Charlie: What has your relationship been with the other contestants that went through the same experience? People who follow the show have all seen social media photos hashtagged The #Dirty30, which portray you and the rest of the Worlds Apart cast traveling the country together eight months after the game, visiting each other’s hometowns, appearing to be best friends. What is the Dirty 30? Did you form them?
Max:The Dirty 30 is an embarrassingly-named Facebook group that another contestant, [former CAA talent agent] Tyler Fredrickson, formed right after our return from Nicaragua in order to share pictures and stories and just stay in each other’s lives. And the Dirty 30 went from being just a Facebook group to being a hashtag that we could use as a kind of rallying cry, and as a way to pledge our allegiance to one another, and as a statement of unity. One thing that happens over the course of watching a Survivor season in which you’re a participant is that you watch as people around you eagerly anticipate the devolution of your social relationships with your fellow cast members into animosity or even aggression. There are people literally sitting there with popcorn saying, “I can’t wait to see these people start tearing each other apart on Facebook and social media posts, and eviscerate each other in interviews after their exits.”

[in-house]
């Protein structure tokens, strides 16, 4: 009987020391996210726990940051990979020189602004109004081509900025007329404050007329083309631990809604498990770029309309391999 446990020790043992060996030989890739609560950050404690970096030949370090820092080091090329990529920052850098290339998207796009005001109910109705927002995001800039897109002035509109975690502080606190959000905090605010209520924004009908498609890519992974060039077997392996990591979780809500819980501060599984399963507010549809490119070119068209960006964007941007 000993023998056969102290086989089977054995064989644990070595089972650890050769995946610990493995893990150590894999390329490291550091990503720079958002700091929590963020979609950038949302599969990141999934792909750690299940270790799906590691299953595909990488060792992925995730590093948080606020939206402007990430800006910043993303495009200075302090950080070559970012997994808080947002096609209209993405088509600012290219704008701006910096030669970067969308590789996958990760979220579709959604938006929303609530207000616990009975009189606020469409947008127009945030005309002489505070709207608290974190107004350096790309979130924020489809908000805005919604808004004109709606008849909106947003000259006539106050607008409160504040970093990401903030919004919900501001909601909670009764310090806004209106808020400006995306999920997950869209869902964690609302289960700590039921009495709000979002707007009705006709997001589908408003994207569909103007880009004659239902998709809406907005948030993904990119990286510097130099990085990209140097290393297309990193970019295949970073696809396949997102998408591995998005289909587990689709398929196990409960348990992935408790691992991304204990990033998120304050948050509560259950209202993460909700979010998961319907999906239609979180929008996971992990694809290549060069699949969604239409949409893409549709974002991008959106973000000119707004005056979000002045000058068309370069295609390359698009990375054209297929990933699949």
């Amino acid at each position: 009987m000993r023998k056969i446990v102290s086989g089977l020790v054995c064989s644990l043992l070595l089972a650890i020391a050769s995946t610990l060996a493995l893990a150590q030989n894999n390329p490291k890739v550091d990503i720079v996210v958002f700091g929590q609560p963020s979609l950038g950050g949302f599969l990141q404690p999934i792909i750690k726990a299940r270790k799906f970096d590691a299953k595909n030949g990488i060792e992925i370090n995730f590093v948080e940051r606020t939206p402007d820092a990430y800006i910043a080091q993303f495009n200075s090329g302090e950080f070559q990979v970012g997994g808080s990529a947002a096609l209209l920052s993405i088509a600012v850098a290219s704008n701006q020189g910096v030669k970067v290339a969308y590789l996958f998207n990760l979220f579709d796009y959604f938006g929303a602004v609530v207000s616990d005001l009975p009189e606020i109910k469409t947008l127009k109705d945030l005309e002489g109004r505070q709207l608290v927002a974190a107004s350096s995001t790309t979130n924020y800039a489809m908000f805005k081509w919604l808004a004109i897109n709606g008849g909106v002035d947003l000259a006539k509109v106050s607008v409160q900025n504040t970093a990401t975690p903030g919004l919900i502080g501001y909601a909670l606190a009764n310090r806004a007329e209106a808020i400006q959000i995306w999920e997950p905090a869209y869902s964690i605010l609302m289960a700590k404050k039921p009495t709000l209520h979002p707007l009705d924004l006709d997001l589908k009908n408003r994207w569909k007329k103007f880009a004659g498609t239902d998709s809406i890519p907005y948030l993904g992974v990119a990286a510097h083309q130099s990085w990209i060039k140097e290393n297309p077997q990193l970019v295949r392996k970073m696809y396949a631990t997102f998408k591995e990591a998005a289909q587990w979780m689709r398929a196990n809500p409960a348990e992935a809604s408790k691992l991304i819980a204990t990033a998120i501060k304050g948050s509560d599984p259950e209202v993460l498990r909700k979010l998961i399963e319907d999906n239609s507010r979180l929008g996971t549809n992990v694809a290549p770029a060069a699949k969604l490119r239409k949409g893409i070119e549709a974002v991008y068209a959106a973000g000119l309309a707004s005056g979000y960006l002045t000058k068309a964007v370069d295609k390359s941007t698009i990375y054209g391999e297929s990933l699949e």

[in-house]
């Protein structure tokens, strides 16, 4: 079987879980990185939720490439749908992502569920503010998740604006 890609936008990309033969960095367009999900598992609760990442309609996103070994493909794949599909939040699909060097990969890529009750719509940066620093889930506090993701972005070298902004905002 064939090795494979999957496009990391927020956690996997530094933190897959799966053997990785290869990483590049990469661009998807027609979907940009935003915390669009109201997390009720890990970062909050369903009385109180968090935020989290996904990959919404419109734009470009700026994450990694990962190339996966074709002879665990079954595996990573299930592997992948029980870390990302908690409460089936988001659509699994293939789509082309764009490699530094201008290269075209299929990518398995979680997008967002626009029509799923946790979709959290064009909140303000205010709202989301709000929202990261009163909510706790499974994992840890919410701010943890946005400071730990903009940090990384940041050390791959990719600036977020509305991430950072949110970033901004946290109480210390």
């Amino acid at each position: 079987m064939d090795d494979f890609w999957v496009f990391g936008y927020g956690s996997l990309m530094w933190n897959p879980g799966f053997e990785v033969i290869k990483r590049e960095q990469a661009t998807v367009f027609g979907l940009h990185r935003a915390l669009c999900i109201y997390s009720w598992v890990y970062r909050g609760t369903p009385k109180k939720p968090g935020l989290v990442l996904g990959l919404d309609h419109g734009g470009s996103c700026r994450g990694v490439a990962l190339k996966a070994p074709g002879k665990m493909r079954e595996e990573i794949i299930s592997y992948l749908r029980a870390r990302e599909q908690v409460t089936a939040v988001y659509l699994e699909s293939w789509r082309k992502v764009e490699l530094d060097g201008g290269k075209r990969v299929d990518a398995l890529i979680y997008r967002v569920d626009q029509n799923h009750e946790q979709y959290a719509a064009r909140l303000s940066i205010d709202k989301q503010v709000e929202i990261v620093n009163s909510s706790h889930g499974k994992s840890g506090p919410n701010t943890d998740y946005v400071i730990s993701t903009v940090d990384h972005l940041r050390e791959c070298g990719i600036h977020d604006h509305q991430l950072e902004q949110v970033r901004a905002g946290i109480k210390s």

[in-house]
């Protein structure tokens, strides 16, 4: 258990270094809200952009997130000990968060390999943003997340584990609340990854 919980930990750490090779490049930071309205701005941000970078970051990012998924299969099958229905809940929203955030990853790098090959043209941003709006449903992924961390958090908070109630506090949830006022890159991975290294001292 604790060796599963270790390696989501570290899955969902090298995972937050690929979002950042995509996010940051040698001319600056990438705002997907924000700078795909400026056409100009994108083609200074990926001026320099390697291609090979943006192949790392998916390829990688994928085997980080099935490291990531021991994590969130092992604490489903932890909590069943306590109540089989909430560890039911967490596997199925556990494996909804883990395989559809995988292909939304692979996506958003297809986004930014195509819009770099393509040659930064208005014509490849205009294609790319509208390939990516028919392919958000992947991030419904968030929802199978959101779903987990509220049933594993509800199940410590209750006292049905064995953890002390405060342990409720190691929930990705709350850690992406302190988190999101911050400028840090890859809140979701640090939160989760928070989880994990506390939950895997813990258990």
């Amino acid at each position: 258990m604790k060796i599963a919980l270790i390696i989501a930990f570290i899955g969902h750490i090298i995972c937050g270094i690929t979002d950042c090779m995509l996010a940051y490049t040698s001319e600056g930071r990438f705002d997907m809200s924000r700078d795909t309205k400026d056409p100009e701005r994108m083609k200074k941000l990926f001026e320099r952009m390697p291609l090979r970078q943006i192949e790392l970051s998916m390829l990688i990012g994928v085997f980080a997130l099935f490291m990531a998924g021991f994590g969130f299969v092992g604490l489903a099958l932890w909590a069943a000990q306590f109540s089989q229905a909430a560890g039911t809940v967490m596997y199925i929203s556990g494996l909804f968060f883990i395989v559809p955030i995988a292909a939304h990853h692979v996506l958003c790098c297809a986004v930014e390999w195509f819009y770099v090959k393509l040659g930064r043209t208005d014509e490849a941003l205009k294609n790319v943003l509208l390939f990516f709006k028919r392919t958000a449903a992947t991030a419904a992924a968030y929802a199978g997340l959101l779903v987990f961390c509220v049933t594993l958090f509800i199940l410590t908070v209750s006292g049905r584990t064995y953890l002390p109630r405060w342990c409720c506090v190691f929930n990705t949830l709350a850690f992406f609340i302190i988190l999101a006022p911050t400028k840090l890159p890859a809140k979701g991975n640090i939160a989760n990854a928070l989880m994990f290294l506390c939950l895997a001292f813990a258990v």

We went into this – and not all of us, but a few of us in particular – with a mindset that it is appropriate in any season for players to put their egos aside and let the collective and the audience take precedence. We shouldn’t allow the show to be dominated by bickering between the contestants or people airing their personal grievances against others who shared this really special experience. But instead we should celebrate Survivor and do what we can to handle disputes between participates internally instead of allowing those conflicts to spill out into public venues.
So, one of the things we did from the start was set out this precedent that when people are voted off they’re bombed with love. Many of the women have received enormous bouquets of flowers the day of they’re going to be voted off on the show. We check in with people who have been through a traumatic experience and in many instances are forced to see themselves do humiliating things on screen, or hear people say things about them, or relive moments where they were shocked or caught off guard. There isn’t much of an official support network when you play Survivor. You’re pretty much left on your own.